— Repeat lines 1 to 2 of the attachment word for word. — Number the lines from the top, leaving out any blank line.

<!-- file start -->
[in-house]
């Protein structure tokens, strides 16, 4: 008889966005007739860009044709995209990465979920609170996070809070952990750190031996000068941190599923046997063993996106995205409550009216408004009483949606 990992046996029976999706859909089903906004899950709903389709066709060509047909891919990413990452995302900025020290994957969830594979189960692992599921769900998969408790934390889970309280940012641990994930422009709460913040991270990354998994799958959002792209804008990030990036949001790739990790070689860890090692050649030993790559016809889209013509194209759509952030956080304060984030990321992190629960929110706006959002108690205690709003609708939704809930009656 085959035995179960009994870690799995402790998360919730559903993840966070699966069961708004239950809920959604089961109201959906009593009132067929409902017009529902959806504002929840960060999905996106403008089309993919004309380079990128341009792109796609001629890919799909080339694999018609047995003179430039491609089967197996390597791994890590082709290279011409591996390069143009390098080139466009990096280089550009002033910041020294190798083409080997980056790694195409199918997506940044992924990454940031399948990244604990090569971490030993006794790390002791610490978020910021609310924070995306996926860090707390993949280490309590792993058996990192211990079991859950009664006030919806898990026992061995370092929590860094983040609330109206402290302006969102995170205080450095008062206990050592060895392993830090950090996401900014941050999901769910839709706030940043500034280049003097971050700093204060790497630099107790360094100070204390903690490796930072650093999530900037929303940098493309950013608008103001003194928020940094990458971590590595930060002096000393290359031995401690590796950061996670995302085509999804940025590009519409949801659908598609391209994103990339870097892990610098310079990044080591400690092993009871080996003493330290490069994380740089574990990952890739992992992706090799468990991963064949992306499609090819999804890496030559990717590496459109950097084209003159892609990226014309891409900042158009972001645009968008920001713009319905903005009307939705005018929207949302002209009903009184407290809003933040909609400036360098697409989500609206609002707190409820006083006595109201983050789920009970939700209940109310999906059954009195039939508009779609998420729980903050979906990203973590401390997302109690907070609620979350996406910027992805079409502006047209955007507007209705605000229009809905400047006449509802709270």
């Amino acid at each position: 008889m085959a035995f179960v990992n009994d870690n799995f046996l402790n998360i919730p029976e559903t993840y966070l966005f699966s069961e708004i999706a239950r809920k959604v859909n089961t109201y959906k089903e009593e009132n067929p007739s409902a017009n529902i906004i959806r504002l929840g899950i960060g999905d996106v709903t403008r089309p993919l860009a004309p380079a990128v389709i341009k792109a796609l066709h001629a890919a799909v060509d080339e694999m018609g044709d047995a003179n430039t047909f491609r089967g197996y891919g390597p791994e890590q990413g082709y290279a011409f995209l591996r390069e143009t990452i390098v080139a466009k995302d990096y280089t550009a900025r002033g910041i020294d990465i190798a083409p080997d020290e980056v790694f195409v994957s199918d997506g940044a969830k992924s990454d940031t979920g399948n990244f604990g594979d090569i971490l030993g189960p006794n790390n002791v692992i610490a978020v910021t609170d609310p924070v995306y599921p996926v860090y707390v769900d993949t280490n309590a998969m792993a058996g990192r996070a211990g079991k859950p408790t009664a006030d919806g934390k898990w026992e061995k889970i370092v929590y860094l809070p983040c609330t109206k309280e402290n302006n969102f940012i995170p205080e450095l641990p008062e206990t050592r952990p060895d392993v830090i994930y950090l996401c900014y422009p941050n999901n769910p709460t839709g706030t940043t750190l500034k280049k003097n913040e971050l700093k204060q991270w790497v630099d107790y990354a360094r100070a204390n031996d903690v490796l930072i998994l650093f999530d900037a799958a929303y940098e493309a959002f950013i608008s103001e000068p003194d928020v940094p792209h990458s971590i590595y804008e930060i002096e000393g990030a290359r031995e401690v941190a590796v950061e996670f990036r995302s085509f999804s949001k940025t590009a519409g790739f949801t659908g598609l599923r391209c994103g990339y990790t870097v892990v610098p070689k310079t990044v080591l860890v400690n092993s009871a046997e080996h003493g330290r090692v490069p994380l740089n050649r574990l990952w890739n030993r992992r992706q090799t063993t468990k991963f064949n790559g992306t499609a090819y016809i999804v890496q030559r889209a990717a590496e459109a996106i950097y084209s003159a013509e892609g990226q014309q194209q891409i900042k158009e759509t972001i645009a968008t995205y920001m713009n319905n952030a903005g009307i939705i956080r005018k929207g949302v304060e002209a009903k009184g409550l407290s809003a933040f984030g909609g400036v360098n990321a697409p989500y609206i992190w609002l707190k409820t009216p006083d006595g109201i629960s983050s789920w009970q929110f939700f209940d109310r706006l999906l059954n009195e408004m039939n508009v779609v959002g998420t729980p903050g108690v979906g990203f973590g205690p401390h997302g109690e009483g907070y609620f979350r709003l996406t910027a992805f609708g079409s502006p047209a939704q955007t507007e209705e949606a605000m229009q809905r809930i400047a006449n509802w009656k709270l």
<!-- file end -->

[in-house]
């Protein structure tokens, strides 16, 4: 008889966005007739860009044709995209990465979920609170996070809070952990750190031996000068941190599923046997063993996106995205409550009216408004009483949606 990992046996029976999706859909089903906004899950709903389709066709060509047909891919990413990452995302900025020290994957969830594979189960692992599921769900998969408790934390889970309280940012641990994930422009709460913040991270990354998994799958959002792209804008990030990036949001790739990790070689860890090692050649030993790559016809889209013509194209759509952030956080304060984030990321992190629960929110706006959002108690205690709003609708939704809930009656 085959035995179960009994870690799995402790998360919730559903993840966070699966069961708004239950809920959604089961109201959906009593009132067929409902017009529902959806504002929840960060999905996106403008089309993919004309380079990128341009792109796609001629890919799909080339694999018609047995003179430039491609089967197996390597791994890590082709290279011409591996390069143009390098080139466009990096280089550009002033910041020294190798083409080997980056790694195409199918997506940044992924990454940031399948990244604990090569971490030993006794790390002791610490978020910021609310924070995306996926860090707390993949280490309590792993058996990192211990079991859950009664006030919806898990026992061995370092929590860094983040609330109206402290302006969102995170205080450095008062206990050592060895392993830090950090996401900014941050999901769910839709706030940043500034280049003097971050700093204060790497630099107790360094100070204390903690490796930072650093999530900037929303940098493309950013608008103001003194928020940094990458971590590595930060002096000393290359031995401690590796950061996670995302085509999804940025590009519409949801659908598609391209994103990339870097892990610098310079990044080591400690092993009871080996003493330290490069994380740089574990990952890739992992992706090799468990991963064949992306499609090819999804890496030559990717590496459109950097084209003159892609990226014309891409900042158009972001645009968008920001713009319905903005009307939705005018929207949302002209009903009184407290809003933040909609400036360098697409989500609206609002707190409820006083006595109201983050789920009970939700209940109310999906059954009195039939508009779609998420729980903050979906990203973590401390997302109690907070609620979350996406910027992805079409502006047209955007507007209705605000229009809905400047006449509802709270």